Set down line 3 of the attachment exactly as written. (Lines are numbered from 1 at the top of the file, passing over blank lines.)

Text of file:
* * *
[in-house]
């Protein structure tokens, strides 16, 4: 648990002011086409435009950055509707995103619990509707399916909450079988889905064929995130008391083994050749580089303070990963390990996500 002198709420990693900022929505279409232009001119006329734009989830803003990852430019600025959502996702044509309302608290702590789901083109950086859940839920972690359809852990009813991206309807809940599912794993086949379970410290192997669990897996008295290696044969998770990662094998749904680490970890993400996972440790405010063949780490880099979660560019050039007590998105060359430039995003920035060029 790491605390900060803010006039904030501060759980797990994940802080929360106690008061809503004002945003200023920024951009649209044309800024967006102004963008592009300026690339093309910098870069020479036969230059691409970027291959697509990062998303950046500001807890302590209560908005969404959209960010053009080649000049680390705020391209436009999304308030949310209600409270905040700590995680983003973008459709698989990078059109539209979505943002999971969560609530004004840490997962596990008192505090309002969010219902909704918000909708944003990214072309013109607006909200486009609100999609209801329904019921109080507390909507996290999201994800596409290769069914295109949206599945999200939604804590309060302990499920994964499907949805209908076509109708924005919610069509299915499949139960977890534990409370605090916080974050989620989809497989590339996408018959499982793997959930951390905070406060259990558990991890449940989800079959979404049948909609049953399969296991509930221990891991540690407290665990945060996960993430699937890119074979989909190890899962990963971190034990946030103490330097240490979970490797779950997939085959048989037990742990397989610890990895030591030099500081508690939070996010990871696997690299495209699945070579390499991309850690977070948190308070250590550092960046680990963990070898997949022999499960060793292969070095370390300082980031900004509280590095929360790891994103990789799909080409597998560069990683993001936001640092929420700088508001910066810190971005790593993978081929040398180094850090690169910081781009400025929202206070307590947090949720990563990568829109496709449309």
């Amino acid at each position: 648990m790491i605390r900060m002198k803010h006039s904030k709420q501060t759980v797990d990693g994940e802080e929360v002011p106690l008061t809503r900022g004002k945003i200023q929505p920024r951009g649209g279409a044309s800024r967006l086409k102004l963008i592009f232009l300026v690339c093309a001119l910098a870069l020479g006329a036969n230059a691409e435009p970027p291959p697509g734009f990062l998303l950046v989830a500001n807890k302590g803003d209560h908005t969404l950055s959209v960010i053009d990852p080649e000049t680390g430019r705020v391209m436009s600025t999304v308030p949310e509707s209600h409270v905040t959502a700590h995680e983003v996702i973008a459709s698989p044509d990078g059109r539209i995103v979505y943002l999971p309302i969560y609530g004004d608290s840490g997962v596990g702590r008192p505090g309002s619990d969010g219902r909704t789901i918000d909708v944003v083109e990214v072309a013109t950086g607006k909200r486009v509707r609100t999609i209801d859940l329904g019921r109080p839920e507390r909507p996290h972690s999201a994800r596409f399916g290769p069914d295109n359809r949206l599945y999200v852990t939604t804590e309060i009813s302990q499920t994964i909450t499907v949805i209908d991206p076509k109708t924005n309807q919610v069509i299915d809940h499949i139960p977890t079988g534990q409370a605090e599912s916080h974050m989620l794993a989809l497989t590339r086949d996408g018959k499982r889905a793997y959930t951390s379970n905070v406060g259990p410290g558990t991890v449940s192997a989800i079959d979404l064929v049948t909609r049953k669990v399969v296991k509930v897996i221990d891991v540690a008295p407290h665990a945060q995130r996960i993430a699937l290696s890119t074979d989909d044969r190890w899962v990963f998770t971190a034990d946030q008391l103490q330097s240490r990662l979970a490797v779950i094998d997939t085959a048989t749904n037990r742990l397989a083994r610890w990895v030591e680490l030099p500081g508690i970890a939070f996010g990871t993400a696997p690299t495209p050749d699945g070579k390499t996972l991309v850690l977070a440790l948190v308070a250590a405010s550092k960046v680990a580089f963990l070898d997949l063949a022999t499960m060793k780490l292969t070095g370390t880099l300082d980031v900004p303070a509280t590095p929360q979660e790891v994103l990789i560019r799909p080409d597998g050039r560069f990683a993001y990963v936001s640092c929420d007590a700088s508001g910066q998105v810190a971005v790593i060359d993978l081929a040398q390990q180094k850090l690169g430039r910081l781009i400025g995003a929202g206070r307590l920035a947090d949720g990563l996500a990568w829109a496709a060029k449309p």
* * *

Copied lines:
């Amino acid at each position: 648990m790491i605390r900060m002198k803010h006039s904030k709420q501060t759980v797990d990693g994940e802080e929360v002011p106690l008061t809503r900022g004002k945003i200023q929505p920024r951009g649209g279409a044309s800024r967006l086409k102004l963008i592009f232009l300026v690339c093309a001119l910098a870069l020479g006329a036969n230059a691409e435009p970027p291959p697509g734009f990062l998303l950046v989830a500001n807890k302590g803003d209560h908005t969404l950055s959209v960010i053009d990852p080649e000049t680390g430019r705020v391209m436009s600025t999304v308030p949310e509707s209600h409270v905040t959502a700590h995680e983003v996702i973008a459709s698989p044509d990078g059109r539209i995103v979505y943002l999971p309302i969560y609530g004004d608290s840490g997962v596990g702590r008192p505090g309002s619990d969010g219902r909704t789901i918000d909708v944003v083109e990214v072309a013109t950086g607006k909200r486009v509707r609100t999609i209801d859940l329904g019921r109080p839920e507390r909507p996290h972690s999201a994800r596409f399916g290769p069914d295109n359809r949206l599945y999200v852990t939604t804590e309060i009813s302990q499920t994964i909450t499907v949805i209908d991206p076509k109708t924005n309807q919610v069509i299915d809940h499949i139960p977890t079988g534990q409370a605090e599912s916080h974050m989620l794993a989809l497989t590339r086949d996408g018959k499982r889905a793997y959930t951390s379970n905070v406060g259990p410290g558990t991890v449940s192997a989800i079959d979404l064929v049948t909609r049953k669990v399969v296991k509930v897996i221990d891991v540690a008295p407290h665990a945060q995130r996960i993430a699937l290696s890119t074979d989909d044969r190890w899962v990963f998770t971190a034990d946030q008391l103490q330097s240490r990662l979970a490797v779950i094998d997939t085959a048989t749904n037990r742990l397989a083994r610890w990895v030591e680490l030099p500081g508690i970890a939070f996010g990871t993400a696997p690299t495209p050749d699945g070579k390499t996972l991309v850690l977070a440790l948190v308070a250590a405010s550092k960046v680990a580089f963990l070898d997949l063949a022999t499960m060793k780490l292969t070095g370390t880099l300082d980031v900004p303070a509280t590095p929360q979660e790891v994103l990789i560019r799909p080409d597998g050039r560069f990683a993001y990963v936001s640092c929420d007590a700088s508001g910066q998105v810190a971005v790593i060359d993978l081929a040398q390990q180094k850090l690169g430039r910081l781009i400025g995003a929202g206070r307590l920035a947090d949720g990563l996500a990568w829109a496709a060029k449309p």